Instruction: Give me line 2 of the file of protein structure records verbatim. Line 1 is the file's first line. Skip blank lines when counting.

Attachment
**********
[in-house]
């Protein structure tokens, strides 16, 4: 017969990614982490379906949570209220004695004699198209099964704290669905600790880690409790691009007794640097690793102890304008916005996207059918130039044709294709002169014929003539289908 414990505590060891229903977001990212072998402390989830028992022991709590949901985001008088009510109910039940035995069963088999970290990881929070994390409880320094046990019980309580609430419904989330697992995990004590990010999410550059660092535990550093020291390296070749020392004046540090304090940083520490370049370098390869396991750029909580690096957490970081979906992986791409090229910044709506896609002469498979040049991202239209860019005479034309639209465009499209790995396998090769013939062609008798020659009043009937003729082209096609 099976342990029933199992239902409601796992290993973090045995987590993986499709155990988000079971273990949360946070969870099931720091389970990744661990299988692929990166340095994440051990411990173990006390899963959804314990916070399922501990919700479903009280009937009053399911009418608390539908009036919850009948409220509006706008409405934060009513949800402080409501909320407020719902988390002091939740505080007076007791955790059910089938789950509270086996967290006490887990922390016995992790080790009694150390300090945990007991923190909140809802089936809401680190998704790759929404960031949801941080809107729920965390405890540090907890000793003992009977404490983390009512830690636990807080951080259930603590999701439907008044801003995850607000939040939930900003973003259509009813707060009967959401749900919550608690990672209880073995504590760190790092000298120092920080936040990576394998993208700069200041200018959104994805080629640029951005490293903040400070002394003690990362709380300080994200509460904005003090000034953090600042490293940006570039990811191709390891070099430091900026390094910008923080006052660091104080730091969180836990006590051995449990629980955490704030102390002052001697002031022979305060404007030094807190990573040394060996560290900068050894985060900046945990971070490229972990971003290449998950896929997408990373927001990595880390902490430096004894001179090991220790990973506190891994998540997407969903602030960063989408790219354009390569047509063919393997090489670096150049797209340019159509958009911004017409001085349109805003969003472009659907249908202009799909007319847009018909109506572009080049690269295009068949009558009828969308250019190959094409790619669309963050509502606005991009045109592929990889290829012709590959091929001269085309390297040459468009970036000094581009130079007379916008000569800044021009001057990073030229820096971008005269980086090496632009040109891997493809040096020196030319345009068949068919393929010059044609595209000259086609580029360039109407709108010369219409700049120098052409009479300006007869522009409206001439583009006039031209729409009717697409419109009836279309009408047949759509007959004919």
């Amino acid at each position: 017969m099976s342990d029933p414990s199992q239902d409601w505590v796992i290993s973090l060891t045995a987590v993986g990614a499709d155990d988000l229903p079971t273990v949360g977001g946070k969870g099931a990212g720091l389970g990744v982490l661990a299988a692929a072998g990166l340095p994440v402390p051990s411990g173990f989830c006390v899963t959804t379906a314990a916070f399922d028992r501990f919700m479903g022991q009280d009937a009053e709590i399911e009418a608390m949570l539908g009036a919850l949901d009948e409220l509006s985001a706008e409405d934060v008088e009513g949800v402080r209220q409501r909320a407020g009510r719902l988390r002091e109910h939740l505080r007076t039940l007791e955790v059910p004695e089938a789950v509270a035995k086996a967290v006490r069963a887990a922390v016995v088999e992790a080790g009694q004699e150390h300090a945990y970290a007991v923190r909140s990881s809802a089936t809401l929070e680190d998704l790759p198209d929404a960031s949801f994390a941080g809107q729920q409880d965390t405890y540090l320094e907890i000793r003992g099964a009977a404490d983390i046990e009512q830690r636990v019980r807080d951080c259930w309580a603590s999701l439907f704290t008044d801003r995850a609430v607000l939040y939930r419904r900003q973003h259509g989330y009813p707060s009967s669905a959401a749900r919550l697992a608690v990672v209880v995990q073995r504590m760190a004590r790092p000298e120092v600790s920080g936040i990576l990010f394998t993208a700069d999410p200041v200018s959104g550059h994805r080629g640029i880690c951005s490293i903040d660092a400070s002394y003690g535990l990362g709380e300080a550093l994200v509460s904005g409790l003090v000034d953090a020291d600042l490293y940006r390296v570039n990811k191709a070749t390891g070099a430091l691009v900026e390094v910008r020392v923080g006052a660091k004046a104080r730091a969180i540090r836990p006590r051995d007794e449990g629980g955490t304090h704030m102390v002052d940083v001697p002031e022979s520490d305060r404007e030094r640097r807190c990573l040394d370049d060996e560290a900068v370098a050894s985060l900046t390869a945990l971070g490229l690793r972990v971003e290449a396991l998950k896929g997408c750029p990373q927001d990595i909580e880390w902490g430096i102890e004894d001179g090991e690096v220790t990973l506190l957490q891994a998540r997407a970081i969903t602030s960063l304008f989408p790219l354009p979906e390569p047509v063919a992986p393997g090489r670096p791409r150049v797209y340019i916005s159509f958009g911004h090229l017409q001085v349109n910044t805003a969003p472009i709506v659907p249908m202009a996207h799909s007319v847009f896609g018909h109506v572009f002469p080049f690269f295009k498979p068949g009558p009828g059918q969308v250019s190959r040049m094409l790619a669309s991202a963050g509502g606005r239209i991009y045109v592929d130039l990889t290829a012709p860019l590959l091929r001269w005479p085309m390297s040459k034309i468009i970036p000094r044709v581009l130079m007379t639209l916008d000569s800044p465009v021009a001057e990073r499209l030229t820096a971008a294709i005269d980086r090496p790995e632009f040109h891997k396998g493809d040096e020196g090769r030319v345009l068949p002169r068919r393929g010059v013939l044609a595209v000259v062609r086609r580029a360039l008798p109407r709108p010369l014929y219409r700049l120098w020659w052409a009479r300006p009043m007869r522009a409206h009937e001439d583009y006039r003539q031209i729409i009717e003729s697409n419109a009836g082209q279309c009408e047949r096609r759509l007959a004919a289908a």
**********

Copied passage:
């Protein structure tokens, strides 16, 4: 017969990614982490379906949570209220004695004699198209099964704290669905600790880690409790691009007794640097690793102890304008916005996207059918130039044709294709002169014929003539289908 414990505590060891229903977001990212072998402390989830028992022991709590949901985001008088009510109910039940035995069963088999970290990881929070994390409880320094046990019980309580609430419904989330697992995990004590990010999410550059660092535990550093020291390296070749020392004046540090304090940083520490370049370098390869396991750029909580690096957490970081979906992986791409090229910044709506896609002469498979040049991202239209860019005479034309639209465009499209790995396998090769013939062609008798020659009043009937003729082209096609 099976342990029933199992239902409601796992290993973090045995987590993986499709155990988000079971273990949360946070969870099931720091389970990744661990299988692929990166340095994440051990411990173990006390899963959804314990916070399922501990919700479903009280009937009053399911009418608390539908009036919850009948409220509006706008409405934060009513949800402080409501909320407020719902988390002091939740505080007076007791955790059910089938789950509270086996967290006490887990922390016995992790080790009694150390300090945990007991923190909140809802089936809401680190998704790759929404960031949801941080809107729920965390405890540090907890000793003992009977404490983390009512830690636990807080951080259930603590999701439907008044801003995850607000939040939930900003973003259509009813707060009967959401749900919550608690990672209880073995504590760190790092000298120092920080936040990576394998993208700069200041200018959104994805080629640029951005490293903040400070002394003690990362709380300080994200509460904005003090000034953090600042490293940006570039990811191709390891070099430091900026390094910008923080006052660091104080730091969180836990006590051995449990629980955490704030102390002052001697002031022979305060404007030094807190990573040394060996560290900068050894985060900046945990971070490229972990971003290449998950896929997408990373927001990595880390902490430096004894001179090991220790990973506190891994998540997407969903602030960063989408790219354009390569047509063919393997090489670096150049797209340019159509958009911004017409001085349109805003969003472009659907249908202009799909007319847009018909109506572009080049690269295009068949009558009828969308250019190959094409790619669309963050509502606005991009045109592929990889290829012709590959091929001269085309390297040459468009970036000094581009130079007379916008000569800044021009001057990073030229820096971008005269980086090496632009040109891997493809040096020196030319345009068949068919393929010059044609595209000259086609580029360039109407709108010369219409700049120098052409009479300006007869522009409206001439583009006039031209729409009717697409419109009836279309009408047949759509007959004919």